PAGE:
King County transfer station develops employee-driven safety improvements

Staff in the Department of Natural Resources and Parks’ Solid Waste Division (SWD) have developed a new safety mechanism to add extra security measures for both employees and customers. The idea, developed by Algona transfer station employees and their supervisors, was installed on March 10.

Henry Dotson, an Operations Supervisor who has been with SWD for eight years, explains how everyone is committed to making changes that promote both efficiency and safety, and that the input of employees is essential when making operational changes.

“It is important so that employees know that they are being heard and that we take their input seriously,” he said.

The team deployed a modified 20-yard roll-off container to create a physical barrier between customers and employees, and the edge of the fall hazard area, limiting access to this security risk. As a continuous improvement measure, the employee suggestion is one of several being piloted to add more security for individuals at the transfer station. Initial reactions and opinions have been positive and well received by customers and employees.

“Safety and security for staff and customers is the top priority at the transfer stations and the landfill,” said Tyler Fogelberg, Operations Supervisor and a member of the team that supervises transfer stations, landfills and other SWD work groups. He has been with King County since 2018.

He explains how the team is proud to take on new challenges and recognize opportunities for improvement.

“If something is identified, we will jump into action as a team to handle the situation and ensure we are safe and secure moving forward,” he said.

Anthony Slaughter is a Cedar Hills Land Fill Shop Supervisor and has been with King County since 1991. He has a variety of duties that also include ensuring staff provide service to our customers at the transfer stations and Cedar Hills. The service provided includes repairs to equipment, fabrication to the station facilities and equipment, as well as servicing vehicles and equipment.

With safety, it is important to always be on the lookout for improvement, especially at the top load stations. They were built in the sixties and seventies and are still operating now in modern times.

Anthony explains that employees are the best resource for suggestions that will improve customer service and safety. In acting on employee feedback, it was a win-win for both the stations and staff.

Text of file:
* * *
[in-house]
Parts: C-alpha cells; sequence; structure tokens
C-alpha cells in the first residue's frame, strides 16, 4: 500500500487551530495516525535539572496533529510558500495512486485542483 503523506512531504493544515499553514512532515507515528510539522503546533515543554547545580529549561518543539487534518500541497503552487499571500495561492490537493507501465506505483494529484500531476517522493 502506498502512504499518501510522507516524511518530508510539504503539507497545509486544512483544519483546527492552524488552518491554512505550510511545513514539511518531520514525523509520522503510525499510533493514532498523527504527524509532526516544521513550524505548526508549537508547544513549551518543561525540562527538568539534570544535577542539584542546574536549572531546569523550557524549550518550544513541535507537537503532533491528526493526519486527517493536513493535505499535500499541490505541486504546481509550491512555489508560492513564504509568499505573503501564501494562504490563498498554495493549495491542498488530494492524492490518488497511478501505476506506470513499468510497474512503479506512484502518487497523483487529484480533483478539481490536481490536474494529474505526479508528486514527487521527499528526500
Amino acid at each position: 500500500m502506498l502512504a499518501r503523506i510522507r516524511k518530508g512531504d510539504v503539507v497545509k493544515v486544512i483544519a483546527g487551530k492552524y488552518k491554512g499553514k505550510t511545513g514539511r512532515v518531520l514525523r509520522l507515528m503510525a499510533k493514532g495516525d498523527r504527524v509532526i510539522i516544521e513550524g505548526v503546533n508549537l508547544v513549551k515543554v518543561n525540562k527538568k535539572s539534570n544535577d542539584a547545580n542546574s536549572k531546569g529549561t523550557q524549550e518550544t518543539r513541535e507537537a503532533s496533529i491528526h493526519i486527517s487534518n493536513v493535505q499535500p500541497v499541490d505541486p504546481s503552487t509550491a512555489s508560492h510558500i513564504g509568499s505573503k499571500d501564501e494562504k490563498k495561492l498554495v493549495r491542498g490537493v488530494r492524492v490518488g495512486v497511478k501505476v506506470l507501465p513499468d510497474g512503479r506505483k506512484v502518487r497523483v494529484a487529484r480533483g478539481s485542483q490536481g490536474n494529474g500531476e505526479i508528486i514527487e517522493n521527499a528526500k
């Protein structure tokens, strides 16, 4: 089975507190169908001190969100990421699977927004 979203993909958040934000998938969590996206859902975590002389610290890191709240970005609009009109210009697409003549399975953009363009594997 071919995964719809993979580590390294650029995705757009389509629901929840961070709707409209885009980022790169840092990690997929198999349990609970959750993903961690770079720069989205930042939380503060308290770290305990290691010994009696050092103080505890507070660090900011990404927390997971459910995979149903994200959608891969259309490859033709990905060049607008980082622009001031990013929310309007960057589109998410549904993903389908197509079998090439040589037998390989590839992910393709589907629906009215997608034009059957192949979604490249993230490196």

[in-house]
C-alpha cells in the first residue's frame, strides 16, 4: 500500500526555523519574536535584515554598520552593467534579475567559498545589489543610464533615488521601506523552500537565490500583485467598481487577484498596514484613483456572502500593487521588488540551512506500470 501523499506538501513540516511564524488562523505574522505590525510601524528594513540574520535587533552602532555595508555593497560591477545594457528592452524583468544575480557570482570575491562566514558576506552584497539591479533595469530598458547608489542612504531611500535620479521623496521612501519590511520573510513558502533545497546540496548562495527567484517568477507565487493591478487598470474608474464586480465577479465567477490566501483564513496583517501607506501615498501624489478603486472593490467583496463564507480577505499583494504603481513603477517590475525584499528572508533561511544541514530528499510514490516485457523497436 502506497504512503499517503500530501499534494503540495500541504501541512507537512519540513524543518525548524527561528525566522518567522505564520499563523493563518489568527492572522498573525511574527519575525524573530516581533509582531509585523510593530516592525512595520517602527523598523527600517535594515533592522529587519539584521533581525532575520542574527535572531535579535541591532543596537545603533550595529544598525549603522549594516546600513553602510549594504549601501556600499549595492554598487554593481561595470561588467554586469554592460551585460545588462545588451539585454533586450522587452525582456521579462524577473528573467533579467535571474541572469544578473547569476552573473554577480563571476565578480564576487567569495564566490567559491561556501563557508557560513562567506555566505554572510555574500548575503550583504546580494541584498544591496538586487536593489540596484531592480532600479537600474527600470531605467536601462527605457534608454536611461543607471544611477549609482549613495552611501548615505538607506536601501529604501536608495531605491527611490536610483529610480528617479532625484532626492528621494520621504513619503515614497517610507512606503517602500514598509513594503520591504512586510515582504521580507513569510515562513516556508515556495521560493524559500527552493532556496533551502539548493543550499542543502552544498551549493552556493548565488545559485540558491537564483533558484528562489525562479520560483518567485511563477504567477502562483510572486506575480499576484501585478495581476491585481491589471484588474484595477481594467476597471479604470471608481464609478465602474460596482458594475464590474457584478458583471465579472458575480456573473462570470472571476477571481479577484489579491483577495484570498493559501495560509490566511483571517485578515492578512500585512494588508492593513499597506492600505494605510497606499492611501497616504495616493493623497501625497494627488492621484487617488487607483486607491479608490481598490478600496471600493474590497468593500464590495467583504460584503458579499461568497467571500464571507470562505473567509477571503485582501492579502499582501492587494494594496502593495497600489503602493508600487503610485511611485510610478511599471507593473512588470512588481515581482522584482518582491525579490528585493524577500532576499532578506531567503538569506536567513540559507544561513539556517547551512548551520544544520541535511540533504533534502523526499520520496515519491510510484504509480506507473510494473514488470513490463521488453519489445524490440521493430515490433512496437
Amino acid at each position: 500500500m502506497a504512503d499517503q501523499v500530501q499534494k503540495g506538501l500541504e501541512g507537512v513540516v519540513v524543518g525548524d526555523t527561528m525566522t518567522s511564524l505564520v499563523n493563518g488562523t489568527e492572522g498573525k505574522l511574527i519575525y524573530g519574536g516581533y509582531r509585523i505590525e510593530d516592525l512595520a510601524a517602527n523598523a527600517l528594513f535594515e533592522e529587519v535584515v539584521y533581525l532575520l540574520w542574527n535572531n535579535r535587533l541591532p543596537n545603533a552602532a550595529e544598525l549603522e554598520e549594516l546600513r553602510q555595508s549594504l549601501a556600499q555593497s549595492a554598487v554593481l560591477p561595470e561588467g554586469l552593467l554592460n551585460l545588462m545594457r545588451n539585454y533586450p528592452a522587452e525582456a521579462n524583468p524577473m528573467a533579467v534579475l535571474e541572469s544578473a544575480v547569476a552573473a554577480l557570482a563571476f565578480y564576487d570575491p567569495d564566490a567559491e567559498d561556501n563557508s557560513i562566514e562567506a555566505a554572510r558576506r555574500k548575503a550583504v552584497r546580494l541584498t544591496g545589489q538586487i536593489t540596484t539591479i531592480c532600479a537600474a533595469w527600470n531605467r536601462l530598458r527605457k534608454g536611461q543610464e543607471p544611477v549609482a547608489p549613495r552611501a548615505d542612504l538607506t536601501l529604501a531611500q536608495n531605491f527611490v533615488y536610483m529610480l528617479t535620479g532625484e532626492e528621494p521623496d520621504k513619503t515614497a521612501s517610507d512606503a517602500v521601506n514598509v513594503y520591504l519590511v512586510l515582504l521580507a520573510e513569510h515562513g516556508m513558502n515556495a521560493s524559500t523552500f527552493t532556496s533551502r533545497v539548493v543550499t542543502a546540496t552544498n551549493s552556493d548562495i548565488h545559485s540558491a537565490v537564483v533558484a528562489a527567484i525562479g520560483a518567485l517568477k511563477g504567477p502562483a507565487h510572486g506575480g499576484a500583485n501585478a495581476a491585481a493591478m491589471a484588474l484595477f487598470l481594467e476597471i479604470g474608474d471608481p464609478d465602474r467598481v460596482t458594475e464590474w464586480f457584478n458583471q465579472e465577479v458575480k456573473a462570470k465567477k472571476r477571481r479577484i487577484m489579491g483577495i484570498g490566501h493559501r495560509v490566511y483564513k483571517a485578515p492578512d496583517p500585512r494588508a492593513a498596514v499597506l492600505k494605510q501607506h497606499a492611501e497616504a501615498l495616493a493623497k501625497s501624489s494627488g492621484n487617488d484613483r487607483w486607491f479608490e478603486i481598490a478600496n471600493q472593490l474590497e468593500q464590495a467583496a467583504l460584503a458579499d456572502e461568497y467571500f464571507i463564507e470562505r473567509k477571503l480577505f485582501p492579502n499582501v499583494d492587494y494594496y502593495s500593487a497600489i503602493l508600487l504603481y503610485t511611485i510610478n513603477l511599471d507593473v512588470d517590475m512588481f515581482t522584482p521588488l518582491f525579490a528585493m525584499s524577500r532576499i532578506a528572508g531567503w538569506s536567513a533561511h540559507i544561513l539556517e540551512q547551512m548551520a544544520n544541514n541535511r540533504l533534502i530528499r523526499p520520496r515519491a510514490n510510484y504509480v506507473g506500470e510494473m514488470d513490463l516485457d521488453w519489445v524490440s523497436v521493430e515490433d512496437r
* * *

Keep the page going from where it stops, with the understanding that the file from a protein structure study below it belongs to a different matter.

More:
“They spend a great amount of time at the station and observe as well as perform established processes related to their jobs, so they are in the best position to suggest a modification or best practice,” he said.

“Employees like to know they are being heard, and everyone needs to know they are valued, not just by words, but by actions.”

Henry shares how a need for further safety measures at the top load stations is what prompted this improvement.

“The team responded by first identifying what the most serious concerns were and how to adequately address them without creating drastic changes, then we solicited solution feedback,” he said.

This feedback resulted in a dialogue with safety contractors to offer ideas and propose potential solutions. Eventually a prototype model was settled on, discussed with employees, and finally installed.

“The prototype that we are implementing at top load stations are an important step in not only customer safety but employee safety as well,” Henry said. “Through vigorous conversation we have discovered additional safety related benefits.”

Henry adds that the next iteration of the prototype fall protection box design will feature gates that open for commercial haulers and be able to be easily moved for maintenance projects team accessibility.

Tyler shares how management appreciates working to solve these challenges together, building trust in addition to a safer environment. It is important to have direct employee involvement when making operational changes. These employees often have the direct experience needed to suggest safe and effective solutions.

“The employees always have insight that management may not have thought of,” he said. “It is good for moral for all the work groups when they know that management is listening before acting. We have witnessed this time and time again and understand it is an important part of the process.”

Henry also explains how an added benefit of such safety-conscious employees is customers who value the dedication to providing a secure and efficient experience. Working alongside employees in day-to-day operations, he frequently witnesses how they pursue safety and new process implementation.

“I enjoy the satisfaction seen on our customers faces when they realize that our employees take their profession and customer service seriously,” he said.

For more information about the King County transfer stations and the Cedar Hills Land Fill visit